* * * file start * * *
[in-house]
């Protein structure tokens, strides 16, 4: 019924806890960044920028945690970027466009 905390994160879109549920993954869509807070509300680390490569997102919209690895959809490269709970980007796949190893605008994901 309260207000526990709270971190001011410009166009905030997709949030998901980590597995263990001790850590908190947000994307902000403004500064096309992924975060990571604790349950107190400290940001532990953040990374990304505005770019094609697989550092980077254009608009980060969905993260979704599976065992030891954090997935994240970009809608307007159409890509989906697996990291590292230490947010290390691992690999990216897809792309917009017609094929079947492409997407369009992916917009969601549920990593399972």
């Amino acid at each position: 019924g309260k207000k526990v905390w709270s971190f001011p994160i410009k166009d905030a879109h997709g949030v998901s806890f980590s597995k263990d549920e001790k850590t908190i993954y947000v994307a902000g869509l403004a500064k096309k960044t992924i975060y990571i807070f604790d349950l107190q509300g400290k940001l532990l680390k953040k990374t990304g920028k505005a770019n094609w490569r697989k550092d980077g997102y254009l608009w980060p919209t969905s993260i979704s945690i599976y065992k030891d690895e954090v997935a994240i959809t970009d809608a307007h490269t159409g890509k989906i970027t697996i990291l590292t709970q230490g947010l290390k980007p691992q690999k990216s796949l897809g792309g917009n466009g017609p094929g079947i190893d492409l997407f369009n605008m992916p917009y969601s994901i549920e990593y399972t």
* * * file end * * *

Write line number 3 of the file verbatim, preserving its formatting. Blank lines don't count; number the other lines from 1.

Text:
């Amino acid at each position: 019924g309260k207000k526990v905390w709270s971190f001011p994160i410009k166009d905030a879109h997709g949030v998901s806890f980590s597995k263990d549920e001790k850590t908190i993954y947000v994307a902000g869509l403004a500064k096309k960044t992924i975060y990571i807070f604790d349950l107190q509300g400290k940001l532990l680390k953040k990374t990304g920028k505005a770019n094609w490569r697989k550092d980077g997102y254009l608009w980060p919209t969905s993260i979704s945690i599976y065992k030891d690895e954090v997935a994240i959809t970009d809608a307007h490269t159409g890509k989906i970027t697996i990291l590292t709970q230490g947010l290390k980007p691992q690999k990216s796949l897809g792309g917009n466009g017609p094929g079947i190893d492409l997407f369009n605008m992916p917009y969601s994901i549920e990593y399972t």